Rocky Mountain Spotted Fever Rash

Rocky Mountain Spotted Fever Rash

Rocky Mountain Spotted Fever is a rare but serious disease transmitted by the American Dog Tick. It’s classic symptoms include a fever and spotted rash, though 10-15% of patients with RMSF will not develop a rash. Other early symptoms include nausea, headache, and muscle pain. Long-term consequences of the disease are very serious, including partial paralysis, loss of hearing, amputation, and even death. If caught in its early stages, RMSF can be treated with antibiotics and patients will experience relief from their symptoms within 1-3 days. Learn more about RMSF here.

Tulameria is an incredibly rare disease transmitted by American Dog Ticks. It can affect humans, dogs, cats, and other animals, with cats being the most frequently affected. Signs and symptoms vary, but generally include lesions near the bite site, swollen lymph nodes, fever, and chills. Since the invention of antibiotics, the fatality rate of this disease has dropped from 60% to 4% (Mandell). Early recognition and antibiotics are critical for the treatment of this disease. You can learn more about Tulameria here.

Babesiosis is the result of parasites carried by Deer Ticks. Roughly 20% of individuals with Babesiosis also had Lyme Disease. Most people with Babesiosis experience little to no symptoms, though symptoms can include headaches, fever, and anemia (low red blood cell counts). If individuals experience no symptoms, treatment is not required. Patients with ongoing, returning, or severe symptoms can be treated with a combination of microbial medications. Learn more about Babesiosis here.

Anaplasmosis is a disease caused by a bacteria transmitted by Deer Ticks. While anyone can contract Anaplasmosis, symptoms are more severe in older individuals with weakened immune systems. Symptoms include headaches, fevers, chills, and general fatigue. It is treated with antibiotics and early recognition is critical. Learn more about Anaplasmosis here.

Tick Prevention

Examples of prime clothes for hiking in tick season

Examples of prime clothes for hiking in tick season

While the simplest method of tick prevention is to stay indoors, there are several things you can do to enjoy the beauty of the great outdoors while preventing tick infections. Ticks are most frequently picked up when hiking through tall grasses or woods, so staying on mowed trails or paved paths can go a long way in avoiding exposure to ticks.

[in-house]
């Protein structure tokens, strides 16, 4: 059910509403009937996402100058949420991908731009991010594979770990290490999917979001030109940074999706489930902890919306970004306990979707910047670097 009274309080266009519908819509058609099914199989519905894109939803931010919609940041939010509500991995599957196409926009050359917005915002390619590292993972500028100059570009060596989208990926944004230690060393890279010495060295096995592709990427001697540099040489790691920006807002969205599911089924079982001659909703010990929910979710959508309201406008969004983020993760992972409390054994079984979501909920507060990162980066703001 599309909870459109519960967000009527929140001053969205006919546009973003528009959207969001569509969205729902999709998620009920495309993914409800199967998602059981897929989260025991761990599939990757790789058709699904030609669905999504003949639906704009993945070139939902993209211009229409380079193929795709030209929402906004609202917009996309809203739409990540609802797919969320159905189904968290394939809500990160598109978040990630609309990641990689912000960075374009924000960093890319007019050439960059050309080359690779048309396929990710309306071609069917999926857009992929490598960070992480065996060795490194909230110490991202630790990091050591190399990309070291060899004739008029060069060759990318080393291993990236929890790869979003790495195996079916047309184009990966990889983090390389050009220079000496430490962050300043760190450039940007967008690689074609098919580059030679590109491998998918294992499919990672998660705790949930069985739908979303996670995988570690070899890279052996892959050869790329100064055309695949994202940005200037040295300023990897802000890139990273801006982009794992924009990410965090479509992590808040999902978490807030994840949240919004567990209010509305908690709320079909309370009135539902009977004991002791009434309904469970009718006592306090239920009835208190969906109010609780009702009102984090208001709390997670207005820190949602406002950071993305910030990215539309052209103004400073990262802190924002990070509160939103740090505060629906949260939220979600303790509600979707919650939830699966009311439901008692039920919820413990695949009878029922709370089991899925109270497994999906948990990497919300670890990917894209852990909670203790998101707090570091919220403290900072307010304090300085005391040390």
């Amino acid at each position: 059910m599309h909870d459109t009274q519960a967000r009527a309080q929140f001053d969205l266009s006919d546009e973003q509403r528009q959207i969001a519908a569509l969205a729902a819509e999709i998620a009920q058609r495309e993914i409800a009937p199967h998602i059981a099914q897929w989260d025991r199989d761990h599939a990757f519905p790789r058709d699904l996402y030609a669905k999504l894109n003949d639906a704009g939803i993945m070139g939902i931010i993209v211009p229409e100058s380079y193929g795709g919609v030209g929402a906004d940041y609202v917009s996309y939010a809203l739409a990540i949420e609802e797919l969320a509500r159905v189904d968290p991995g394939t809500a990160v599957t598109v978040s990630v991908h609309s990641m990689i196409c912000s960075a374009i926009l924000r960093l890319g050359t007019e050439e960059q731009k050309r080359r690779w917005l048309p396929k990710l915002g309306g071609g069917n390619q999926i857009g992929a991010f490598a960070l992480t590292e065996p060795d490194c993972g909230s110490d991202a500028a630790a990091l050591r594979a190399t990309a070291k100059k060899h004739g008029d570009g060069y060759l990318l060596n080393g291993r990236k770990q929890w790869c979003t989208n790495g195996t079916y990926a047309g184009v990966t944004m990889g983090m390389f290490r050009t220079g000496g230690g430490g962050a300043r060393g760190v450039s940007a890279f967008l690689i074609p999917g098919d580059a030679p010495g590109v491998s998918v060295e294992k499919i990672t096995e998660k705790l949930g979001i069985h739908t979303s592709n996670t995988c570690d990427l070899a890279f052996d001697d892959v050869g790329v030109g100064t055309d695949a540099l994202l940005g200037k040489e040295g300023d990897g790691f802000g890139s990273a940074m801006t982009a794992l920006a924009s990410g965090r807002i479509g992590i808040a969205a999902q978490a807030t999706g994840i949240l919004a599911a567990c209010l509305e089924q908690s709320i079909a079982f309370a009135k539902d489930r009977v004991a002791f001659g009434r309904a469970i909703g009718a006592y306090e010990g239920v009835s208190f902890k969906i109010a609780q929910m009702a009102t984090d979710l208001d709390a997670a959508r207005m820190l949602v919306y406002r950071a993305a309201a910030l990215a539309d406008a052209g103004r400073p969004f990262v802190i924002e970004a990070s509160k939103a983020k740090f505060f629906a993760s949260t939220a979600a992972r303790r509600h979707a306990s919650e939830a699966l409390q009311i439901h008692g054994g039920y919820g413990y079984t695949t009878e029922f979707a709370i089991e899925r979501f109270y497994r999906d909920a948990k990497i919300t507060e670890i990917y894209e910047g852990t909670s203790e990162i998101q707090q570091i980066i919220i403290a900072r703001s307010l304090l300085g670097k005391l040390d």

If you are planning on going off trail, which I hope you do, it is best to wear long pants and shirts. Tucking your clothes in eliminates a spot where ticks could get under your clothes and onto your skin.  Therefore, tuck in as much as you can: your pants into your socks, your shirt into your pants, your ponytail up into your hat. Women can also put their hair in tight braids to prevent ticks getting into their hair and unto their scalp.

Insect repellents have also been found to be effective in thwarting off ticks. There are dozens of home-made recipes out there, but the scientific consensus supports DEET as the most effective tick repellent. A bug spray with 20% or more DEET will certainly help to keep ticks at bay. If you do apply bug spray, though, there are some steps you can take to prevent polluting the environment. Spray in a parking lot to avoid overspraying unto native plants and wash your hands after applying to prevent spreading it unto the things you touch. You can also treat your clothes with Permethrin to ward off ticks.

What to do if You Have a Tick on You

The first step is to remain calm, as difficult as that can be. If you find a tick just crawling on you, pick it off and move it outdoors or out of your way. If you find a tick that has embedded, follow the following steps.

Narrow-tipped tweezers

Narrow-tipped tweezers

  1. Use Tweezers to pull it out. Pinch the tick at the base of its mouth and slowly pull it straight up. Squeezing the body may spew its guts contents out onto you, which can increase rates of infection. Narrow-tipped tweezers are usually best, and home remedies like suffocating or burning ticks will only aggravate them.

  2. Put the tick in a baggie. In this area, it is important to ID the tick to determine if you were exposed to any diseases. Refer to this handy chart to do so. You can keep the tick in a freezer just in case you develop symptoms and want to get it tested. When you are confident that you have not developed any disease symptoms, toss it out or flush it down the toilet.

  3. Wash the bite site with soap and water, and use isopropyl alcohol if available.

  4. Monitor your health. If you start to develop symptoms of any diseases, it’s worth it to go to your doctor to get it checked. Early detection makes a huge difference in treating most diseases from tick bites, so you could be doing yourself a huge favor. Some diseases take a while to develop, so keep that in mind as you continue to monitor your health. Remember that not everyone develops the bulls-eye rash with Lyme.

  5. Send in your tick to Tick Report to have it analyzed. Tick Report costs $50 but gives you peace of mind. Your results are securely delivered via email within 3 business days after your tick arrives at our lab.